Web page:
I hadn’t seen any for weeks until this morning. The field behind our house has been open, up to a few days ago, to about 6 horses (or hissies as Wee calls them) so there was probably no extra food there for the hares but with the rain and warmth of the last few days, it’s probably worth their while having a nibble there again. They stayed there for quite a while, exploring the whole field. One of them has a lop-sided ear, so he’s easily recognisable.

Sunday, 11 May 2008

Pentecost, potatoes, pigs and perfect plots

Today we finally planted our potatoes! Hooray! Here are some of the little spuds before they got covered in soil. Lee dug some lovely drills and added manure before we put them in. They are Records and we got them from Fruithill Farm in Bantry.

I also planted the courgette and lettuce seeds under cover. We saw some lovely lettuce today in a gorgeously neat little plot in the Free-range pig farm down the road. Just look: Of course, being a pig farm they also have pigs. Here are some Piggie pics. I love pigs. And these ones are so happy.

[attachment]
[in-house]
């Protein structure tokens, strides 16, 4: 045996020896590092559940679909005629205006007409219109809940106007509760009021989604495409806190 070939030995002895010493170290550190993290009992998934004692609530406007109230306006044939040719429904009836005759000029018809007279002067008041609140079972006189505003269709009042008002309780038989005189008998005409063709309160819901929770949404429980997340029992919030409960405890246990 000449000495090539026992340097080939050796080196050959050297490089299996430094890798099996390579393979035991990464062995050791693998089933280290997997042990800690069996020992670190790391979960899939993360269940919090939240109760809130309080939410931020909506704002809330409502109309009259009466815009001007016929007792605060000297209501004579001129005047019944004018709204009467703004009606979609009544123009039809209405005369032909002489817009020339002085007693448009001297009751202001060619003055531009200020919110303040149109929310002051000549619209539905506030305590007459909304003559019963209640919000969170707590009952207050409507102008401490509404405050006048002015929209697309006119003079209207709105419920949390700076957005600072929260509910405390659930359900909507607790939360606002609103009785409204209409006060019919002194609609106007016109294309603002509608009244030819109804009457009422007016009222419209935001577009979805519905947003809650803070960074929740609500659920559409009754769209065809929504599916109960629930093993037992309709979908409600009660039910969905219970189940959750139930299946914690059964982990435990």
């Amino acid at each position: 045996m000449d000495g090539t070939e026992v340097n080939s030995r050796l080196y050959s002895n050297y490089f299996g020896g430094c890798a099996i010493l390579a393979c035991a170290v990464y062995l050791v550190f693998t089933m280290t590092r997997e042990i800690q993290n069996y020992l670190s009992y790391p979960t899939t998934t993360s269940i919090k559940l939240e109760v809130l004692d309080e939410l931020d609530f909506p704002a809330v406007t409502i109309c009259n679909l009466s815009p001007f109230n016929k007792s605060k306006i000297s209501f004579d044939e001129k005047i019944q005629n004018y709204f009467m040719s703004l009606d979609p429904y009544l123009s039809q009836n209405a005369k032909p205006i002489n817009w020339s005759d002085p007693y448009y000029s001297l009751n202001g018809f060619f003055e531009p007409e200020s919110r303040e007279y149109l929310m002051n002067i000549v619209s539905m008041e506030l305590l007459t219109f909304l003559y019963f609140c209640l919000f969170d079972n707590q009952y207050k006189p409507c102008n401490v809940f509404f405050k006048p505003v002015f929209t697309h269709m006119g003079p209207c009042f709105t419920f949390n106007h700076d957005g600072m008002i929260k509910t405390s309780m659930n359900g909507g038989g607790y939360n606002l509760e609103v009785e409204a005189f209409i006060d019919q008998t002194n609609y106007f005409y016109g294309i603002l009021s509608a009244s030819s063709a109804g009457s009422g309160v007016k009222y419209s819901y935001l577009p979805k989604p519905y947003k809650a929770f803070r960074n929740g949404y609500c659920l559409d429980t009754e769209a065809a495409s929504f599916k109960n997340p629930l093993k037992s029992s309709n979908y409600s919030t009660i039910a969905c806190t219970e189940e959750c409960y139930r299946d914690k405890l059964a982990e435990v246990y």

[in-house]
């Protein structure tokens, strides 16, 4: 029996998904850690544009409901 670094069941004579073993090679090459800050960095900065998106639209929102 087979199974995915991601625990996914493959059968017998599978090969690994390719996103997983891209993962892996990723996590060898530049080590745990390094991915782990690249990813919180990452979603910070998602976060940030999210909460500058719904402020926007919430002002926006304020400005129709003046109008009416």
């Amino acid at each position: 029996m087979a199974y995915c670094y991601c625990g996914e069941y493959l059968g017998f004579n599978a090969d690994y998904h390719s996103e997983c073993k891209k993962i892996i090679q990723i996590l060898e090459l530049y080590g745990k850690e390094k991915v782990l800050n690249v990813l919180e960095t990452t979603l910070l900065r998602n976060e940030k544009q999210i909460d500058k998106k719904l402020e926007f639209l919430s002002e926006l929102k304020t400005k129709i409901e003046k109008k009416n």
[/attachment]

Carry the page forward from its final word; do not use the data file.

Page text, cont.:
Saturday, 10 May 2008

Golden apples and chatty birds

A little update: the tomato plants (Golden Peacevine from Irish Seedsavers) are growing well in the ‘greenhouse’ aka Mum’s room, the sunniest in the house. Jamie Oliver says in Jamie at Home that the original tomatoes, which arrived in Europe from South America in the 16th Century, were yellow (like these ones will be), hence their name in Italian, ‘golden apples’. Also, they were considered poisonous and used only as decorative plants until famine forced people to try eating them. I have a grow bag for them but will keep them inside for a while so they can make the most of the warmth.

The sunflowers have really shot up. They’ve grown about 4inches/10cm in just 4 days!!

While in the Milk Market this dull morning, we bought three strawberry plants from Stephen the unofficial organic veg bloke. He says he’s not sure what variety they are. He planted Elsanta a few years ago, but these ones could be anything.... Can't wait to taste them. Just think- our very own strawberries!